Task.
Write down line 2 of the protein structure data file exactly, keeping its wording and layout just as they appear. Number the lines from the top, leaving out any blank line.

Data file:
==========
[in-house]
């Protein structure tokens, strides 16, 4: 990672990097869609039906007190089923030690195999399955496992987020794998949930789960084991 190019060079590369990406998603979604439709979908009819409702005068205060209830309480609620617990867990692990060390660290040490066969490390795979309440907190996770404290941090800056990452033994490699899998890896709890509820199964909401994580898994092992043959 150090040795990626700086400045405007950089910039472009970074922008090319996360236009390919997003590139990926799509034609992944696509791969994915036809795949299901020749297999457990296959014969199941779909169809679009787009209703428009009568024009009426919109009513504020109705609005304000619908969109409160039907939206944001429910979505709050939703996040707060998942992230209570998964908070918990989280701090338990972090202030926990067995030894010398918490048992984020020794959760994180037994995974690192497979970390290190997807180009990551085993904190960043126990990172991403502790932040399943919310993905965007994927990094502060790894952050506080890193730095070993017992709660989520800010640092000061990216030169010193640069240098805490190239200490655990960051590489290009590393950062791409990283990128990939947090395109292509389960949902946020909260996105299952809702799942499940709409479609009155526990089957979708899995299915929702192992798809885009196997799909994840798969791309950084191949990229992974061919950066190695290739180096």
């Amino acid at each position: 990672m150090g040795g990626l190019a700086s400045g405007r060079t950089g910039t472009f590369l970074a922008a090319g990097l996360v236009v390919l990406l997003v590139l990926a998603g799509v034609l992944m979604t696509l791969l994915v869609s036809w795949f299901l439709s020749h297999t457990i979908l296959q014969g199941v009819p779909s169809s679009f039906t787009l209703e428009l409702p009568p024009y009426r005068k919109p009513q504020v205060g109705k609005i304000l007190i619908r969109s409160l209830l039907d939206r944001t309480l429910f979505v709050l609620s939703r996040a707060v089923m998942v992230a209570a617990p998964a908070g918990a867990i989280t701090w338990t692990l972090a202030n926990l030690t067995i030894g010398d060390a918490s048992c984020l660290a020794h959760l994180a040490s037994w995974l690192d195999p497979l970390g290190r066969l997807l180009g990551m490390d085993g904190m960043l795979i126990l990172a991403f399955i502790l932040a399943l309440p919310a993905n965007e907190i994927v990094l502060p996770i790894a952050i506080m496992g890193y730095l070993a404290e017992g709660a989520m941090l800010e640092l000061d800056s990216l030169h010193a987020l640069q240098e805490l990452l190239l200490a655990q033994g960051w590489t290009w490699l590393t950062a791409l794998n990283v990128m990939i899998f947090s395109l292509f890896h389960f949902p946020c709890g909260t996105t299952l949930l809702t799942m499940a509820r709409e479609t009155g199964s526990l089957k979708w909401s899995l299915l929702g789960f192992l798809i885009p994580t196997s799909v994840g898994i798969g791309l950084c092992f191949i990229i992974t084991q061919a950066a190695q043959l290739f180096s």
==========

């Protein structure tokens, strides 16, 4: 990672990097869609039906007190089923030690195999399955496992987020794998949930789960084991 190019060079590369990406998603979604439709979908009819409702005068205060209830309480609620617990867990692990060390660290040490066969490390795979309440907190996770404290941090800056990452033994490699899998890896709890509820199964909401994580898994092992043959 150090040795990626700086400045405007950089910039472009970074922008090319996360236009390919997003590139990926799509034609992944696509791969994915036809795949299901020749297999457990296959014969199941779909169809679009787009209703428009009568024009009426919109009513504020109705609005304000619908969109409160039907939206944001429910979505709050939703996040707060998942992230209570998964908070918990989280701090338990972090202030926990067995030894010398918490048992984020020794959760994180037994995974690192497979970390290190997807180009990551085993904190960043126990990172991403502790932040399943919310993905965007994927990094502060790894952050506080890193730095070993017992709660989520800010640092000061990216030169010193640069240098805490190239200490655990960051590489290009590393950062791409990283990128990939947090395109292509389960949902946020909260996105299952809702799942499940709409479609009155526990089957979708899995299915929702192992798809885009196997799909994840798969791309950084191949990229992974061919950066190695290739180096």